TWIN FALLS — The Idaho High School Activities Association announced March 16 that all sanctioned sports and activities in the state would be suspended from Tuesday, March 17 through Sunday, April 5 amid the threat of COVID-19.
In a news release to member schools and media organizations, the IHSAA said that the association’s state cheer and dance championships, which had already been postponed, is canceled and will not be rescheduled. The state debate championships, which were scheduled for this past weekend, have been postponed but not yet canceled.
Per the release, member schools are not allowed to conduct practices in any sanctioned sport at any location. Teams are not allowed to hold meetings or use a school’s athletic facilities.
The release also said that the suspension has been placed in hopes that the spring state tournaments can be held on their normal dates in mid-May. The dates for those state tournaments will not be extended.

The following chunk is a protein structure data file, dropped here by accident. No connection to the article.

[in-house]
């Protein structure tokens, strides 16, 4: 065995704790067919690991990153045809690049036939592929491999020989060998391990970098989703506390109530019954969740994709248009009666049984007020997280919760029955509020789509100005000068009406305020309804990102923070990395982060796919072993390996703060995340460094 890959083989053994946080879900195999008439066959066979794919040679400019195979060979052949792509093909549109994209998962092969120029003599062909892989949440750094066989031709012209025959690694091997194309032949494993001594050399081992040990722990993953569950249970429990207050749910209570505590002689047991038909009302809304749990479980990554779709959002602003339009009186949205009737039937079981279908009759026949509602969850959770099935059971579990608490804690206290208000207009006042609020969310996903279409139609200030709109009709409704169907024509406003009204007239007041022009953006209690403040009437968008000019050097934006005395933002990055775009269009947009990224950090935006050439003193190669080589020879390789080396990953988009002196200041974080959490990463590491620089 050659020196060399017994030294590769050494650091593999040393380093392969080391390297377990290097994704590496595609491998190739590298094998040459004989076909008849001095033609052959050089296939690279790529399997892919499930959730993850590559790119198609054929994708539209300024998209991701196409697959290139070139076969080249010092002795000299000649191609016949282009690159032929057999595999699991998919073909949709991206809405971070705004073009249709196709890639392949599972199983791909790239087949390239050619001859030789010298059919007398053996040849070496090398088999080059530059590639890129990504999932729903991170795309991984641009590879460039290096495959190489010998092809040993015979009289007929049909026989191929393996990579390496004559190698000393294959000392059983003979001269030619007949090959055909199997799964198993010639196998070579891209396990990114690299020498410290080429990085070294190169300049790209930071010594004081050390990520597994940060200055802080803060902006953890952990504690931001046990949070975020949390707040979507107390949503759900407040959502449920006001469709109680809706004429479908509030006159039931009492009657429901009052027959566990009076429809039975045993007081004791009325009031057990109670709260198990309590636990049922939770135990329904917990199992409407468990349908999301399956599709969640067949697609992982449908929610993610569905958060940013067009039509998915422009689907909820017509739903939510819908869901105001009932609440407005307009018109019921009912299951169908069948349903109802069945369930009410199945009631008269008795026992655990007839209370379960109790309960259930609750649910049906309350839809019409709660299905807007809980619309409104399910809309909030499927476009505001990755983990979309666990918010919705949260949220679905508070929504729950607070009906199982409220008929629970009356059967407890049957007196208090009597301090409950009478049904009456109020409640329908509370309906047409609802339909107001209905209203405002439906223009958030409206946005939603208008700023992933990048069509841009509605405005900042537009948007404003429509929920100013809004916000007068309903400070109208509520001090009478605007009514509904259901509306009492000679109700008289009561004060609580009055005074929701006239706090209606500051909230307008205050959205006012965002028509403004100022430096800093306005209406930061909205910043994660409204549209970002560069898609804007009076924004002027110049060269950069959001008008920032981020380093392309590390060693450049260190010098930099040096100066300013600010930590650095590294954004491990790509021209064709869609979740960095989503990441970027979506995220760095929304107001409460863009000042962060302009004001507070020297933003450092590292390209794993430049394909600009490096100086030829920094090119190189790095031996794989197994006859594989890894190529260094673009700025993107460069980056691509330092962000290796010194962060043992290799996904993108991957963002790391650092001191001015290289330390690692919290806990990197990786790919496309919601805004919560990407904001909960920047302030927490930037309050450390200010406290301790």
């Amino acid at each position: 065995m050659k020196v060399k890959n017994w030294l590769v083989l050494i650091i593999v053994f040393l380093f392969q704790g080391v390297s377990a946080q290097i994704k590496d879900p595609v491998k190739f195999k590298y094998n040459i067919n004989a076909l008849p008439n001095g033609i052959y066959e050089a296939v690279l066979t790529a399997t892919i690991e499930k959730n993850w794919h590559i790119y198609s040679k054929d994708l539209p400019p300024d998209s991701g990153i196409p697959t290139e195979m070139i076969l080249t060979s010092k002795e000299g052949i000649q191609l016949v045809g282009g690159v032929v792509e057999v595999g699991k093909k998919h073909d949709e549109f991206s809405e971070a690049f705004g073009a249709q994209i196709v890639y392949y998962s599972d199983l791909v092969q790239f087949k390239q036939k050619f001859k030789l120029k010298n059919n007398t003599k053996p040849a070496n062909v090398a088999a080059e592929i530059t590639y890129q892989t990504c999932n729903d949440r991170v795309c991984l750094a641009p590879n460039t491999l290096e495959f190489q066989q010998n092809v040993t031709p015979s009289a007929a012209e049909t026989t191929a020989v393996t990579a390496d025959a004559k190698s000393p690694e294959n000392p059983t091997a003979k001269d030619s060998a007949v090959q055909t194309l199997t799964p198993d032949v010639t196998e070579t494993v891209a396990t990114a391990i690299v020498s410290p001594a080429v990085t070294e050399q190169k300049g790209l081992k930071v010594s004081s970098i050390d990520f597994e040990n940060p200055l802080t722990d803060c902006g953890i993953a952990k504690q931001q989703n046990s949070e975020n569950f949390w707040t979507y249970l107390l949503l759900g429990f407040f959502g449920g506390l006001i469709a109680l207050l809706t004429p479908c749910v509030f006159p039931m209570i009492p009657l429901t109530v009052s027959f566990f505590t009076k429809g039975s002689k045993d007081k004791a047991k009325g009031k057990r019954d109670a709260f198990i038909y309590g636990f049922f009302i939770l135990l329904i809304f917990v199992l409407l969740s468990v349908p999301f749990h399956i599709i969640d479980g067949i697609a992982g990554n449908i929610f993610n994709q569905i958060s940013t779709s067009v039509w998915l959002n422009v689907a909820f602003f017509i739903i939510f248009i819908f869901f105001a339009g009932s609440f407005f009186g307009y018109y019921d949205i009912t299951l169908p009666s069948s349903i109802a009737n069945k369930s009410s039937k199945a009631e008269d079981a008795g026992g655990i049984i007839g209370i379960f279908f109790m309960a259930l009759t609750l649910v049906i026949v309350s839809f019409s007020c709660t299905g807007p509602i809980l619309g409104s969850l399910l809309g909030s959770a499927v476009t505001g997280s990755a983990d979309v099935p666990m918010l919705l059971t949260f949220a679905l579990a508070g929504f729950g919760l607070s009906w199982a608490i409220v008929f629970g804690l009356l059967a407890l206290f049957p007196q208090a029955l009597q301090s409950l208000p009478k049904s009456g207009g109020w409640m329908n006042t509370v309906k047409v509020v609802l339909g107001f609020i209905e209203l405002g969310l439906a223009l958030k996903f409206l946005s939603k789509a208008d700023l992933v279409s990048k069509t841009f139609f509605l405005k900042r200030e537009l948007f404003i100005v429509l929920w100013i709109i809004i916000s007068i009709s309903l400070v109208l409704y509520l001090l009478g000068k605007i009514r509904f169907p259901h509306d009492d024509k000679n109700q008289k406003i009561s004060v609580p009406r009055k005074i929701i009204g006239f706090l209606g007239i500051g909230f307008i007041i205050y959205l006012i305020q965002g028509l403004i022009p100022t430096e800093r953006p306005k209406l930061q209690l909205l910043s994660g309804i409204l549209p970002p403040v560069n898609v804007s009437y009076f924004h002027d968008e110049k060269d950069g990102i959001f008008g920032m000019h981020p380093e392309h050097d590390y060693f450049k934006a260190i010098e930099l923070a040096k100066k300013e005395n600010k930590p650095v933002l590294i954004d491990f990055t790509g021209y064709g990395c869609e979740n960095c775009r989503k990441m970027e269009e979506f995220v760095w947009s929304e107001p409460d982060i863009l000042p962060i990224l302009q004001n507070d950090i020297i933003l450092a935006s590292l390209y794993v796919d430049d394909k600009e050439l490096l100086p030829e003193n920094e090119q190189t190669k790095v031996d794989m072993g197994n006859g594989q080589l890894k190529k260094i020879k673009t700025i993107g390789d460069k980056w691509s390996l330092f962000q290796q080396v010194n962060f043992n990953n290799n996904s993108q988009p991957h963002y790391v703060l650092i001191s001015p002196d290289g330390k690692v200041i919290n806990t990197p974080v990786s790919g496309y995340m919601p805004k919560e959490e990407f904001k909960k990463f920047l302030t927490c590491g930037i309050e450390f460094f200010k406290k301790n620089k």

“When you’ve got the professional teams doing it and the college team doing it, you have to do it here,” Burley High School athletic director Randy Winn said. “The problem you’ve got is transporting all of the kids on a bus for away games. They’re all in close proximity to each other, and that’s probably not the best.”
Many of Idaho’s schools were beginning to cancel upcoming sports and activities over the weekend and throughout Monday morning before the IHSAA memo came out.
The NJCAA also announced Monday that all of its remaining sports for the academic year, which include winter championships and spring seasons, have been canceled. This means that the College of Southern Idaho’s baseball, softball, rodeo and track seasons are over effective immediately.
Any student-athlete involved in a spring sport will not be charged a year of participation, the NJCAA said. On and off-campus recruiting is also banned until at least April 15.
“As an association, the NJCAA exhausted all possible avenues to potentially postpone competition for both upcoming basketball championships and spring sport competition,” NJCAA president and CEO Christopher Parker said in the release. “We believe following the recommendations of the CDC is in the best interest of our member colleges and our student-athletes.”
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